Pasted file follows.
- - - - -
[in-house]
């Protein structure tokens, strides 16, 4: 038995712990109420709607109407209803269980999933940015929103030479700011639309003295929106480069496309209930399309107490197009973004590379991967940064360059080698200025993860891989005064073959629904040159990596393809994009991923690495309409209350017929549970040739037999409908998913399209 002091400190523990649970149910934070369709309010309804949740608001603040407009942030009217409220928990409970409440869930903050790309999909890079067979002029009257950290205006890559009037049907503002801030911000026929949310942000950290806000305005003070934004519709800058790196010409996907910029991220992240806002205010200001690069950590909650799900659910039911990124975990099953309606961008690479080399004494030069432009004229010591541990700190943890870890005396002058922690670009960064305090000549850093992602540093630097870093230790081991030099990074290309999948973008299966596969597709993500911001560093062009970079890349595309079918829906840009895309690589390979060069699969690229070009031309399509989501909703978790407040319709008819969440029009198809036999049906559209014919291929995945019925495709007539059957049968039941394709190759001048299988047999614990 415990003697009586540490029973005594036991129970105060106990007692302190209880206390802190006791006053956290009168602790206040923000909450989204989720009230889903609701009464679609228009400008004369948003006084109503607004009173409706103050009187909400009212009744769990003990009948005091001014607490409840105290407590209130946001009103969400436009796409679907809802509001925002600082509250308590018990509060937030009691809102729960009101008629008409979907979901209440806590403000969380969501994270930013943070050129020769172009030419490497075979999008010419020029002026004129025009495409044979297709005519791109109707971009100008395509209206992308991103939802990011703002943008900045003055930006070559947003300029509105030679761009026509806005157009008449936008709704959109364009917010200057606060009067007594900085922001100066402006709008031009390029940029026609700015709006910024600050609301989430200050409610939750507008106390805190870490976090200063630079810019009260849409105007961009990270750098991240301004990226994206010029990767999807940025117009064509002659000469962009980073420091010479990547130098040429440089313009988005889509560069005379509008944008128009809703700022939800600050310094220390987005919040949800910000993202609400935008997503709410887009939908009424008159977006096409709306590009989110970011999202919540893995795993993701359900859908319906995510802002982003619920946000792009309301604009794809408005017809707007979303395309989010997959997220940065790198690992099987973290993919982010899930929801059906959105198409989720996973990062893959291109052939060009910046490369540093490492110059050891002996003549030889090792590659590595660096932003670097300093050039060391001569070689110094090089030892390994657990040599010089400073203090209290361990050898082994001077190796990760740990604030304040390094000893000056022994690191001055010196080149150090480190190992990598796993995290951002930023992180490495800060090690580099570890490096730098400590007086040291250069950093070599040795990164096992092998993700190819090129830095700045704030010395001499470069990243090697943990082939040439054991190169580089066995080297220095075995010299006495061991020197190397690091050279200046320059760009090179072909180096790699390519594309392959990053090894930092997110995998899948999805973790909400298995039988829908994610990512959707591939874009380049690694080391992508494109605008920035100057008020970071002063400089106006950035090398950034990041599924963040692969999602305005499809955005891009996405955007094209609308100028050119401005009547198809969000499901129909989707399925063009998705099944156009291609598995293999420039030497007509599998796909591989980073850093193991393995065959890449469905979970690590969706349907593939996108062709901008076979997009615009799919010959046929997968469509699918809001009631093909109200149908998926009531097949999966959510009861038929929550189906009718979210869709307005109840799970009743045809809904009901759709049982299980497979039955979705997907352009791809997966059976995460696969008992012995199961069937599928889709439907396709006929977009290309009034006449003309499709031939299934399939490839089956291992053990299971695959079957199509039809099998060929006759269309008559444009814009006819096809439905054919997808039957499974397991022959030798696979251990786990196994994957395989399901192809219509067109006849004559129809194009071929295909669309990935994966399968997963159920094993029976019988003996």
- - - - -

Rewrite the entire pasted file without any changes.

[in-house]
């Protein structure tokens, strides 16, 4: 038995712990109420709607109407209803269980999933940015929103030479700011639309003295929106480069496309209930399309107490197009973004590379991967940064360059080698200025993860891989005064073959629904040159990596393809994009991923690495309409209350017929549970040739037999409908998913399209 002091400190523990649970149910934070369709309010309804949740608001603040407009942030009217409220928990409970409440869930903050790309999909890079067979002029009257950290205006890559009037049907503002801030911000026929949310942000950290806000305005003070934004519709800058790196010409996907910029991220992240806002205010200001690069950590909650799900659910039911990124975990099953309606961008690479080399004494030069432009004229010591541990700190943890870890005396002058922690670009960064305090000549850093992602540093630097870093230790081991030099990074290309999948973008299966596969597709993500911001560093062009970079890349595309079918829906840009895309690589390979060069699969690229070009031309399509989501909703978790407040319709008819969440029009198809036999049906559209014919291929995945019925495709007539059957049968039941394709190759001048299988047999614990 415990003697009586540490029973005594036991129970105060106990007692302190209880206390802190006791006053956290009168602790206040923000909450989204989720009230889903609701009464679609228009400008004369948003006084109503607004009173409706103050009187909400009212009744769990003990009948005091001014607490409840105290407590209130946001009103969400436009796409679907809802509001925002600082509250308590018990509060937030009691809102729960009101008629008409979907979901209440806590403000969380969501994270930013943070050129020769172009030419490497075979999008010419020029002026004129025009495409044979297709005519791109109707971009100008395509209206992308991103939802990011703002943008900045003055930006070559947003300029509105030679761009026509806005157009008449936008709704959109364009917010200057606060009067007594900085922001100066402006709008031009390029940029026609700015709006910024600050609301989430200050409610939750507008106390805190870490976090200063630079810019009260849409105007961009990270750098991240301004990226994206010029990767999807940025117009064509002659000469962009980073420091010479990547130098040429440089313009988005889509560069005379509008944008128009809703700022939800600050310094220390987005919040949800910000993202609400935008997503709410887009939908009424008159977006096409709306590009989110970011999202919540893995795993993701359900859908319906995510802002982003619920946000792009309301604009794809408005017809707007979303395309989010997959997220940065790198690992099987973290993919982010899930929801059906959105198409989720996973990062893959291109052939060009910046490369540093490492110059050891002996003549030889090792590659590595660096932003670097300093050039060391001569070689110094090089030892390994657990040599010089400073203090209290361990050898082994001077190796990760740990604030304040390094000893000056022994690191001055010196080149150090480190190992990598796993995290951002930023992180490495800060090690580099570890490096730098400590007086040291250069950093070599040795990164096992092998993700190819090129830095700045704030010395001499470069990243090697943990082939040439054991190169580089066995080297220095075995010299006495061991020197190397690091050279200046320059760009090179072909180096790699390519594309392959990053090894930092997110995998899948999805973790909400298995039988829908994610990512959707591939874009380049690694080391992508494109605008920035100057008020970071002063400089106006950035090398950034990041599924963040692969999602305005499809955005891009996405955007094209609308100028050119401005009547198809969000499901129909989707399925063009998705099944156009291609598995293999420039030497007509599998796909591989980073850093193991393995065959890449469905979970690590969706349907593939996108062709901008076979997009615009799919010959046929997968469509699918809001009631093909109200149908998926009531097949999966959510009861038929929550189906009718979210869709307005109840799970009743045809809904009901759709049982299980497979039955979705997907352009791809997966059976995460696969008992012995199961069937599928889709439907396709006929977009290309009034006449003309499709031939299934399939490839089956291992053990299971695959079957199509039809099998060929006759269309008559444009814009006819096809439905054919997808039957499974397991022959030798696979251990786990196994994957395989399901192809219509067109006849004559129809194009071929295909669309990935994966399968997963159920094993029976019988003996």